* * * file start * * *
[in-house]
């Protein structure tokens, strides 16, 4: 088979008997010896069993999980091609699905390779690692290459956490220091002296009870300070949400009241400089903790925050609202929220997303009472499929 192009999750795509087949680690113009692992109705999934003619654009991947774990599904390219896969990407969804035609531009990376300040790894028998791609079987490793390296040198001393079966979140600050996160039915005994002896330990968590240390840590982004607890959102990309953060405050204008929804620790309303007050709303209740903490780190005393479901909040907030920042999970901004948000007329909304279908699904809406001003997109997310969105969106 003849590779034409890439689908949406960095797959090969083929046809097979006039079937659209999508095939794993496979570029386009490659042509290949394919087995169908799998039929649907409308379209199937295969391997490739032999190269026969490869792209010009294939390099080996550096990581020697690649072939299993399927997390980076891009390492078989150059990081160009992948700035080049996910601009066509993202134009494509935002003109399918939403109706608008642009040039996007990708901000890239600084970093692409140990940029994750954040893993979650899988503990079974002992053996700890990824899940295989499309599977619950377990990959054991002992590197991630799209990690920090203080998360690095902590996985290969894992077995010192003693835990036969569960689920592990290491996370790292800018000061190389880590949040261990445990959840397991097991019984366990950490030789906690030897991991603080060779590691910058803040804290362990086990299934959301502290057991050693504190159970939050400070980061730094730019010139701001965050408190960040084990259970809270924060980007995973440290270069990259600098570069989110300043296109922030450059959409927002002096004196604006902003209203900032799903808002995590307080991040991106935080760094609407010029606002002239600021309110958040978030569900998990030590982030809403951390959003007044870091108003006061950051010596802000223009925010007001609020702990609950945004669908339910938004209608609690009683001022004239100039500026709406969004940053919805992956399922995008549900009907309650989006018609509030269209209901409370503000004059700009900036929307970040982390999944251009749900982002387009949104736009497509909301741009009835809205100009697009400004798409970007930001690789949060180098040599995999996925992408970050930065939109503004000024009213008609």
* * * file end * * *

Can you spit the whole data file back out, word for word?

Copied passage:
[in-house]
């Protein structure tokens, strides 16, 4: 088979008997010896069993999980091609699905390779690692290459956490220091002296009870300070949400009241400089903790925050609202929220997303009472499929 192009999750795509087949680690113009692992109705999934003619654009991947774990599904390219896969990407969804035609531009990376300040790894028998791609079987490793390296040198001393079966979140600050996160039915005994002896330990968590240390840590982004607890959102990309953060405050204008929804620790309303007050709303209740903490780190005393479901909040907030920042999970901004948000007329909304279908699904809406001003997109997310969105969106 003849590779034409890439689908949406960095797959090969083929046809097979006039079937659209999508095939794993496979570029386009490659042509290949394919087995169908799998039929649907409308379209199937295969391997490739032999190269026969490869792209010009294939390099080996550096990581020697690649072939299993399927997390980076891009390492078989150059990081160009992948700035080049996910601009066509993202134009494509935002003109399918939403109706608008642009040039996007990708901000890239600084970093692409140990940029994750954040893993979650899988503990079974002992053996700890990824899940295989499309599977619950377990990959054991002992590197991630799209990690920090203080998360690095902590996985290969894992077995010192003693835990036969569960689920592990290491996370790292800018000061190389880590949040261990445990959840397991097991019984366990950490030789906690030897991991603080060779590691910058803040804290362990086990299934959301502290057991050693504190159970939050400070980061730094730019010139701001965050408190960040084990259970809270924060980007995973440290270069990259600098570069989110300043296109922030450059959409927002002096004196604006902003209203900032799903808002995590307080991040991106935080760094609407010029606002002239600021309110958040978030569900998990030590982030809403951390959003007044870091108003006061950051010596802000223009925010007001609020702990609950945004669908339910938004209608609690009683001022004239100039500026709406969004940053919805992956399922995008549900009907309650989006018609509030269209209901409370503000004059700009900036929307970040982390999944251009749900982002387009949104736009497509909301741009009835809205100009697009400004798409970007930001690789949060180098040599995999996925992408970050930065939109503004000024009213008609």